Regulation of Complementary Therapies: States of Confusion

Not too many years ago, proponents of massage therapy, acupuncture and acupressure, chiropractic, and other complementary or alternative therapies for animals often were dismissed as part of the lunatic fringe. Today, with apologies to Bob Dylan, the
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Not too many years ago, proponents of massage therapy, acupuncture and acupressure, chiropractic, and other complementary or alternative therapies for animals often were dismissed as part of the lunatic fringe. Today, with apologies to Bob Dylan, the times they are a changing.

According to a 2005 survey conducted by the North Carolina Horse Council, 61% of horse owners who responded reported using massage therapists for their horses, while 46% used the services of an equine chiropractor. Only 24% of the horse owners thought a massage therapist should be supervised by a veterinarian, while 49% felt that veterinary supervision should be required for chiropractic treatment. Four-fifths of the respondents thought that massage therapists and chiropractors should have certifications from an accredited school.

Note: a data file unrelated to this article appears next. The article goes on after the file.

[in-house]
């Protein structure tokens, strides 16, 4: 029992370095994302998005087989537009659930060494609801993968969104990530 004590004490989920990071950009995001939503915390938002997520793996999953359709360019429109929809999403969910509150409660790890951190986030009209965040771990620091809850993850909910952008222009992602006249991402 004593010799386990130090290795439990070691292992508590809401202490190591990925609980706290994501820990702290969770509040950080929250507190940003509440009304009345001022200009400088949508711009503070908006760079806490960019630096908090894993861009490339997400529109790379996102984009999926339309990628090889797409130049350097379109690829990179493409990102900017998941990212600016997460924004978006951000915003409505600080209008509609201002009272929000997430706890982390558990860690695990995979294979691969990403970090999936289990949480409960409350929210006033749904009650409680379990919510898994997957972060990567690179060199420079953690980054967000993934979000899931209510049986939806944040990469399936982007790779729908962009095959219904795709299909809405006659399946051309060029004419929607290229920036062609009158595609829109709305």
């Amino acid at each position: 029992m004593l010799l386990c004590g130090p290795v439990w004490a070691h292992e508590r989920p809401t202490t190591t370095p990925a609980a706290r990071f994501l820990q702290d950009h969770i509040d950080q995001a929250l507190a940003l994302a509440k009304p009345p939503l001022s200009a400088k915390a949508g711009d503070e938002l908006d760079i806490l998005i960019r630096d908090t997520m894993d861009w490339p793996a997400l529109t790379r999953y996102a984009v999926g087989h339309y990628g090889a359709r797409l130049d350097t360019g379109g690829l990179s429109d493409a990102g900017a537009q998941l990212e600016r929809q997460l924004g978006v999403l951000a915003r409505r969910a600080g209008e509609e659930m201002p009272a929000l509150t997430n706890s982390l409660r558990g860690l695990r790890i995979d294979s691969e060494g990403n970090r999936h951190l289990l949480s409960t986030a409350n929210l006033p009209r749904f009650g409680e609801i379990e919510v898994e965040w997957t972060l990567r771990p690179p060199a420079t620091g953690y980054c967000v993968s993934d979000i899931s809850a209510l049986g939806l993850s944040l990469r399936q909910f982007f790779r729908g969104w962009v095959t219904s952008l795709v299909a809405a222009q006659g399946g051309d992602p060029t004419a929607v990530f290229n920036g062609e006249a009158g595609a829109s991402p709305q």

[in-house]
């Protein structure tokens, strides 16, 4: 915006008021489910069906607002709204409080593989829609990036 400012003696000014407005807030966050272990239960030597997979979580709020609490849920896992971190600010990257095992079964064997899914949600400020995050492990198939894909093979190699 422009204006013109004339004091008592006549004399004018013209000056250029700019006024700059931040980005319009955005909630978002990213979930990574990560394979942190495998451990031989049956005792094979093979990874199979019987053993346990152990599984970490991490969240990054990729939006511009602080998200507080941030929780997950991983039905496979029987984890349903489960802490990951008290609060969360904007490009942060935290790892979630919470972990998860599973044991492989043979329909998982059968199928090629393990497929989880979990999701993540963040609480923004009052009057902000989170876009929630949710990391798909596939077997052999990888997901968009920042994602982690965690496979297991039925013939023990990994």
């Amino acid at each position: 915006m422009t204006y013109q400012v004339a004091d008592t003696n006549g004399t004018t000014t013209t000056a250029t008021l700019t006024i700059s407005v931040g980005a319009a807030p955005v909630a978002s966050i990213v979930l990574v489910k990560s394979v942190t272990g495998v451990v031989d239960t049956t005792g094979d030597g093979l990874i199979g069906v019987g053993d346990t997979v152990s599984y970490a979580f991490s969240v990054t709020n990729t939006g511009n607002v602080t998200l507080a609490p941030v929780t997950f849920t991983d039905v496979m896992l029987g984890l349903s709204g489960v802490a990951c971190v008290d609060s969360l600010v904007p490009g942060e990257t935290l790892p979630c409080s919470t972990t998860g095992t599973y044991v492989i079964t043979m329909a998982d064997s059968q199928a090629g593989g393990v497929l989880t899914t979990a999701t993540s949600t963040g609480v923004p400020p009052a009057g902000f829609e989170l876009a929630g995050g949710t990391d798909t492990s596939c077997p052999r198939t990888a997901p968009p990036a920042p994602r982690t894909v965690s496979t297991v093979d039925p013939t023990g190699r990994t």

State veterinary practice acts that regulate complementary therapies are a mishmash of prohibitions and exceptions that frequently cannot be reconciled with one another.

Complementary and alternative therapies might not be in the mainstream for horse owners–at least not yet–but the therapies are being demanded by an ever-increasing number of consumers, and they are being provided by a growing number of veterinarians and practitioners without veterinary licenses

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Milt Toby was an author and attorney who wrote about horses and legal issues affecting the equine industry for more than 40 years. Former Chair of the Kentucky Bar Association’s Equine Law Section, Toby wrote 10 nonfiction books, including national award winners Dancer’s Image and Noor. You can read more about him at TheHorse.com/1122392.

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